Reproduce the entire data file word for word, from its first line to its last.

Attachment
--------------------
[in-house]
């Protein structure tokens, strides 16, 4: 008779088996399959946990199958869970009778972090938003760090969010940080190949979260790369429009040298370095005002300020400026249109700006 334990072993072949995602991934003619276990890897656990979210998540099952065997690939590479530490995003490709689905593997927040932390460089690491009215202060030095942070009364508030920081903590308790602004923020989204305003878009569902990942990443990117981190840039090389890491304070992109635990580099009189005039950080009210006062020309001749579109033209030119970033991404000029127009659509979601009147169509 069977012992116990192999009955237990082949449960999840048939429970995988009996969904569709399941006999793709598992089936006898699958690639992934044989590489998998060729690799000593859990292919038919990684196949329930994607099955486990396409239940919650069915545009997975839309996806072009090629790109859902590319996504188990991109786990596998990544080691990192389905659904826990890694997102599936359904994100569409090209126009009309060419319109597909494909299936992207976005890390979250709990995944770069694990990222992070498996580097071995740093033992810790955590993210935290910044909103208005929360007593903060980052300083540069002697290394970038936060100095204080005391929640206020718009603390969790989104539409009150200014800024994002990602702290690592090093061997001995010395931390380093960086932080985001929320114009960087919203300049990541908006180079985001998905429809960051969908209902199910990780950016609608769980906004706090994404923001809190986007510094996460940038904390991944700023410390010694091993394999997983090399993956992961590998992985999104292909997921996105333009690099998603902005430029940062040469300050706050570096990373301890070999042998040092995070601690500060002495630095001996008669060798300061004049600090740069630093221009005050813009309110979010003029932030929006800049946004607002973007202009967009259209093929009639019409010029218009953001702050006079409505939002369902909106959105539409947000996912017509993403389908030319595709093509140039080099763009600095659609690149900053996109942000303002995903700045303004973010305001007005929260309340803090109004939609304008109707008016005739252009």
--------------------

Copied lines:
[in-house]
């Protein structure tokens, strides 16, 4: 008779088996399959946990199958869970009778972090938003760090969010940080190949979260790369429009040298370095005002300020400026249109700006 334990072993072949995602991934003619276990890897656990979210998540099952065997690939590479530490995003490709689905593997927040932390460089690491009215202060030095942070009364508030920081903590308790602004923020989204305003878009569902990942990443990117981190840039090389890491304070992109635990580099009189005039950080009210006062020309001749579109033209030119970033991404000029127009659509979601009147169509 069977012992116990192999009955237990082949449960999840048939429970995988009996969904569709399941006999793709598992089936006898699958690639992934044989590489998998060729690799000593859990292919038919990684196949329930994607099955486990396409239940919650069915545009997975839309996806072009090629790109859902590319996504188990991109786990596998990544080691990192389905659904826990890694997102599936359904994100569409090209126009009309060419319109597909494909299936992207976005890390979250709990995944770069694990990222992070498996580097071995740093033992810790955590993210935290910044909103208005929360007593903060980052300083540069002697290394970038936060100095204080005391929640206020718009603390969790989104539409009150200014800024994002990602702290690592090093061997001995010395931390380093960086932080985001929320114009960087919203300049990541908006180079985001998905429809960051969908209902199910990780950016609608769980906004706090994404923001809190986007510094996460940038904390991944700023410390010694091993394999997983090399993956992961590998992985999104292909997921996105333009690099998603902005430029940062040469300050706050570096990373301890070999042998040092995070601690500060002495630095001996008669060798300061004049600090740069630093221009005050813009309110979010003029932030929006800049946004607002973007202009967009259209093929009639019409010029218009953001702050006079409505939002369902909106959105539409947000996912017509993403389908030319595709093509140039080099763009600095659609690149900053996109942000303002995903700045303004973010305001007005929260309340803090109004939609304008109707008016005739252009």